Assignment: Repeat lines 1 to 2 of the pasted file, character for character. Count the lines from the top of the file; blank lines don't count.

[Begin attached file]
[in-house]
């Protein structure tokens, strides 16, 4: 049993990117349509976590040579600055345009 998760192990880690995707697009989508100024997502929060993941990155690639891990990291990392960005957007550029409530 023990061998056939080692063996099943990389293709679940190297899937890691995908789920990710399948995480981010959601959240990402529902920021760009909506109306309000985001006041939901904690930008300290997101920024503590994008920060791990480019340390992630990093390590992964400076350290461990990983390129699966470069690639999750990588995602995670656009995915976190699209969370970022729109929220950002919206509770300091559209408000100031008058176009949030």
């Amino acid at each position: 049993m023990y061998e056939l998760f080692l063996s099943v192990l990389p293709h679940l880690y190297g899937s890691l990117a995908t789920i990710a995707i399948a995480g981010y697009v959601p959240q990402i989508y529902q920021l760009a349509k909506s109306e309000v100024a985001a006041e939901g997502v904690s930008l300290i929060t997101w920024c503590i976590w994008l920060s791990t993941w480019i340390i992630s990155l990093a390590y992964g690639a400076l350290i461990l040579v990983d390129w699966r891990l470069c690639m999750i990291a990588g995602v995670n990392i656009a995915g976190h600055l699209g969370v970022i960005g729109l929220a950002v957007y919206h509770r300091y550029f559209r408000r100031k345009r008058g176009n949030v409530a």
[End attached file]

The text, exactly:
[in-house]
């Protein structure tokens, strides 16, 4: 049993990117349509976590040579600055345009 998760192990880690995707697009989508100024997502929060993941990155690639891990990291990392960005957007550029409530 023990061998056939080692063996099943990389293709679940190297899937890691995908789920990710399948995480981010959601959240990402529902920021760009909506109306309000985001006041939901904690930008300290997101920024503590994008920060791990480019340390992630990093390590992964400076350290461990990983390129699966470069690639999750990588995602995670656009995915976190699209969370970022729109929220950002919206509770300091559209408000100031008058176009949030």